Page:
APPEAL from an order of the District Court, Twelfth Judicial District, city and county of San Francisco, refusing to discharge an attachment.
H. H. Lowenthal, for Appellant.
Wm. Matthews, for Respondents.
The facts sufficiently appear in the opinion of the court.
Plaintiffs sued on a contract, by the terms of which they promised to sell, and defendant promised to buy and pay for, certain hides, at the rate of five dollars each. The breach is that defendant refused to receive and pay for the hides as provided by the terms of the contract, whereby plaintiffs have sustained damages, etc.
An attachment was issued in the case, and defendant served a notice of motion to discharge the same on the following grounds:
" 1. That the undertaking filed herein in behalf of plaintiffs is insufficient in form and substance, and does not comply with the statute in this; that the same does not provide for the payment of attorney's fees, etc.
" 2. That it appears upon the face of the complaint that the cause of action herein, and upon which the attachment is predicated, is one in tort for damages, and not on contract, and is, therefore, not one of the causes authorizing an attachment."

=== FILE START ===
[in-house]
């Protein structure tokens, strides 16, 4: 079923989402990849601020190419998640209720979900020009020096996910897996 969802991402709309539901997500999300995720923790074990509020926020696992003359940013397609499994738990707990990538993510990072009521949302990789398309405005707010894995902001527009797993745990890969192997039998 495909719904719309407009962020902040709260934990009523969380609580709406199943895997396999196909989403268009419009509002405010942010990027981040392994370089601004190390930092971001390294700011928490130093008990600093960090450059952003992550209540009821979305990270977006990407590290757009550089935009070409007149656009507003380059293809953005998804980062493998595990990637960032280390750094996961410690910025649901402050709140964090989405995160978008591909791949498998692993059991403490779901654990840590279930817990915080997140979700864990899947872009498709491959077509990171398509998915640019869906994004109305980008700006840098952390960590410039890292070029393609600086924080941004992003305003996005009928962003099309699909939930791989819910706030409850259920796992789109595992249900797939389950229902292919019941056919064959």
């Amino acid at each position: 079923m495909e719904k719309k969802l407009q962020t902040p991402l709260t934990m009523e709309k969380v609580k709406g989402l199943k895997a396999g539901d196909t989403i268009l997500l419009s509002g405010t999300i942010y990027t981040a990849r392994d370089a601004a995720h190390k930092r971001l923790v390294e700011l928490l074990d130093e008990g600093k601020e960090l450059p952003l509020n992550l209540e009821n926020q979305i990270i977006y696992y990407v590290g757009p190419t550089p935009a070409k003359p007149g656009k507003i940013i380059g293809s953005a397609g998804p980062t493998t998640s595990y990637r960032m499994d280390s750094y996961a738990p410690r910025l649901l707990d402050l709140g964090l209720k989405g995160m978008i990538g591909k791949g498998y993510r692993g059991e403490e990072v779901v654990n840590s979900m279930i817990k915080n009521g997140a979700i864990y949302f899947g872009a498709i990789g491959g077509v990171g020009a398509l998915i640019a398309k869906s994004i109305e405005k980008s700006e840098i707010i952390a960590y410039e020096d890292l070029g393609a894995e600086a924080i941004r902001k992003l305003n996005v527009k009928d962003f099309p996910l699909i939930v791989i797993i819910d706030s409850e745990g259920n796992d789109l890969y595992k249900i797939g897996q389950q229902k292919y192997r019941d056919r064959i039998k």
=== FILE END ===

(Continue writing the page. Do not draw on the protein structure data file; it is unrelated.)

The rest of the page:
The second point is the only one we are called upon to consider, and that simply involves the inquiry whether the plaintiffs' action is founded in tort or contract. Section 556, Code Civ. Proc., requires that a defendant applying to have a writ of attachment discharged shall state in his notice the particular ground upon which he relies: " The notice should have specified the grounds of the motion, and wherein it would be urged that the writ was improperly issued." ( Freeborn v. Glazer, 10 Cal. 337; Loucks v. Edmondson, 18 Cal. 203.)
It appears from the complaint as well as from the affidavit that the plaintiffs' action was founded in contract, and not in tort, and therefore defendant's ground of motion was not well taken.